This means some people will always sit in a high-density category compared with others in their age group, while others will always have lower breast density.
Research has shown that higher breast density is not only a contributing factor in masking breast cancers in mammograms, but also a risk factor for developing breast cancer.
People with heterogeneously or extremely dense breasts (Types C and D on the BI-RADS scale, see above) have a higher risk of developing breast cancer than women with fattier breasts.
Breast density should be considered with other risk factors, such as family history and the age of diagnosis of other family members, to help determine a person’s risk of developing breast cancer.
It is important to note, however, that:
Most BreastScreen services do not advise people of their mammographic density. BreastScreen in Western Australia and South Australia are the only two states that currently notify people if they are identified as having dense breasts when they have their screening mammograms.
The people who are notified as having dense breasts are given follow-up information, including whether any further care or investigation is necessary.
Don't be afraid to ask your doctor about your breast density. People have the right to know their breast density, their breast cancer risks and how sensitive a mammogram is at detecting cancers in dense breasts.
People have the right to make informed decisions about breast cancer screening and their own health.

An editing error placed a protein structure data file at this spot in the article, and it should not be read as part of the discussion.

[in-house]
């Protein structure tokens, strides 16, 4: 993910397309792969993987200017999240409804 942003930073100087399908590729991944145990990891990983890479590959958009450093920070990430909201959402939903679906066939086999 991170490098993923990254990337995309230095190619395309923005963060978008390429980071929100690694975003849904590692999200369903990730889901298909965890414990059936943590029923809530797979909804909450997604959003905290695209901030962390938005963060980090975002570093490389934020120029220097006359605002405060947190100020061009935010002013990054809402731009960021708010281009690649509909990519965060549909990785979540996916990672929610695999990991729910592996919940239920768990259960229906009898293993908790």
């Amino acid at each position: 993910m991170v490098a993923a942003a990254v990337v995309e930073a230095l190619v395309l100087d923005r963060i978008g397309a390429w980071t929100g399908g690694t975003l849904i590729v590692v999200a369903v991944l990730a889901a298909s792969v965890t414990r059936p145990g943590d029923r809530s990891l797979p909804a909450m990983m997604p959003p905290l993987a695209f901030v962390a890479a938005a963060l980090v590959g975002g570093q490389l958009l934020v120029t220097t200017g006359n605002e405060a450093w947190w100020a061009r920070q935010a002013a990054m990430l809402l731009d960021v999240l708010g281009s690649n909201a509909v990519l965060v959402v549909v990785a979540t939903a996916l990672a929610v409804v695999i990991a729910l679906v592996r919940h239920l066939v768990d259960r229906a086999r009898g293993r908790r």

Some private screening clinics tell people about their breast density. However, you may need to pay to have a mammogram done privately. Talk to your GP if you think this is something you would like to do.
Mammograms remain the recommended screening tool to detect breast cancers, despite the potential for some small cancers to be missed.
Many cancers can be seen on a mammogram, even if you have dense breasts. There is currently not enough evidence to include additional screening modalities in the clinical guidelines. Clinical trials are being undertaken to look at adding other screening methods such as ultrasound and MRI to enhance the detection of breast cancers.
However, anyone with very high breast density (Type D on the BI-RADS scale, see above) and other risk factors should discuss supplementary screening options such as ultrasound or MRI with their doctor.
Access further information through INFORMD (Information Forum on Mammographic Density) .
Read the Clinical Oncology Society of Australia (COSA) position statement on breast density.
Read personal stories from BCNA members who share a similar experience with breast density: Kate Keogh Murray on Mammographic density and screening.
Visit My Journey, BCNA’s online tool for information tailored to your diagnosis.
Join our Online Network if you think that talking to others online and sharing experiences will help.
Contact BCNA’s Helpline on 1800 500 258 between 9.00 am and 5.00 pm AEST Monday to Friday, for information about the services and support that may be available for you and your family.
Let’s be Upfront about navigating a breast cancer diagnosis as an Aboriginal or Torres Strait Islander.
Let’s be Upfront about living with breast cancer at a young age with Sofi Leota.
Episode 16: Young women and triple negative breast cancer
*This article does not provide medical advice and is intended for informational purposes only.
Please consult a medical professional or healthcare provider if you're seeking medical advice, diagnoses, or treatment.